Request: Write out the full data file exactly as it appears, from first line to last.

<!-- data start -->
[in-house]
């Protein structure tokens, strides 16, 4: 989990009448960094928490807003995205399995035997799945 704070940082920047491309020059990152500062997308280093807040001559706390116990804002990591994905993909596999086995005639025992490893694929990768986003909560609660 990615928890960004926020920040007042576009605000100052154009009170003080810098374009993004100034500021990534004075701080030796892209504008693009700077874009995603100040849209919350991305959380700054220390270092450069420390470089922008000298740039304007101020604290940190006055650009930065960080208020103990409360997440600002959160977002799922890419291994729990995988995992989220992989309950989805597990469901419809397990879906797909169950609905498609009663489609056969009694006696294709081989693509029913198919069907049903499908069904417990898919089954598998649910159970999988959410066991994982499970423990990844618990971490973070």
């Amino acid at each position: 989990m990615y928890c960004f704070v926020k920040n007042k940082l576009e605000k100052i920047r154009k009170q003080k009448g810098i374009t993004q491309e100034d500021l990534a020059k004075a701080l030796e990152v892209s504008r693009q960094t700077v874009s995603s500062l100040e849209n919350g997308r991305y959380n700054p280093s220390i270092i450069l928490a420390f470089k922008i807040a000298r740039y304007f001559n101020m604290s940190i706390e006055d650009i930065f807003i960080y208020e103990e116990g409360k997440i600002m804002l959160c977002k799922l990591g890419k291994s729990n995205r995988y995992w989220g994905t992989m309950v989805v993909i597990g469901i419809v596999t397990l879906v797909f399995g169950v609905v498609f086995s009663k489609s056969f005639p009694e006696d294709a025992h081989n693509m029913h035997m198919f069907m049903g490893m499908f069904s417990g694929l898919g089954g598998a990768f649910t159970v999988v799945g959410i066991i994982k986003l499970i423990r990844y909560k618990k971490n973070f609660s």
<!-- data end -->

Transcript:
[in-house]
């Protein structure tokens, strides 16, 4: 989990009448960094928490807003995205399995035997799945 704070940082920047491309020059990152500062997308280093807040001559706390116990804002990591994905993909596999086995005639025992490893694929990768986003909560609660 990615928890960004926020920040007042576009605000100052154009009170003080810098374009993004100034500021990534004075701080030796892209504008693009700077874009995603100040849209919350991305959380700054220390270092450069420390470089922008000298740039304007101020604290940190006055650009930065960080208020103990409360997440600002959160977002799922890419291994729990995988995992989220992989309950989805597990469901419809397990879906797909169950609905498609009663489609056969009694006696294709081989693509029913198919069907049903499908069904417990898919089954598998649910159970999988959410066991994982499970423990990844618990971490973070």
């Amino acid at each position: 989990m990615y928890c960004f704070v926020k920040n007042k940082l576009e605000k100052i920047r154009k009170q003080k009448g810098i374009t993004q491309e100034d500021l990534a020059k004075a701080l030796e990152v892209s504008r693009q960094t700077v874009s995603s500062l100040e849209n919350g997308r991305y959380n700054p280093s220390i270092i450069l928490a420390f470089k922008i807040a000298r740039y304007f001559n101020m604290s940190i706390e006055d650009i930065f807003i960080y208020e103990e116990g409360k997440i600002m804002l959160c977002k799922l990591g890419k291994s729990n995205r995988y995992w989220g994905t992989m309950v989805v993909i597990g469901i419809v596999t397990l879906v797909f399995g169950v609905v498609f086995s009663k489609s056969f005639p009694e006696d294709a025992h081989n693509m029913h035997m198919f069907m049903g490893m499908f069904s417990g694929l898919g089954g598998a990768f649910t159970v999988v799945g959410i066991i994982k986003l499970i423990r990844y909560k618990k971490n973070f609660s």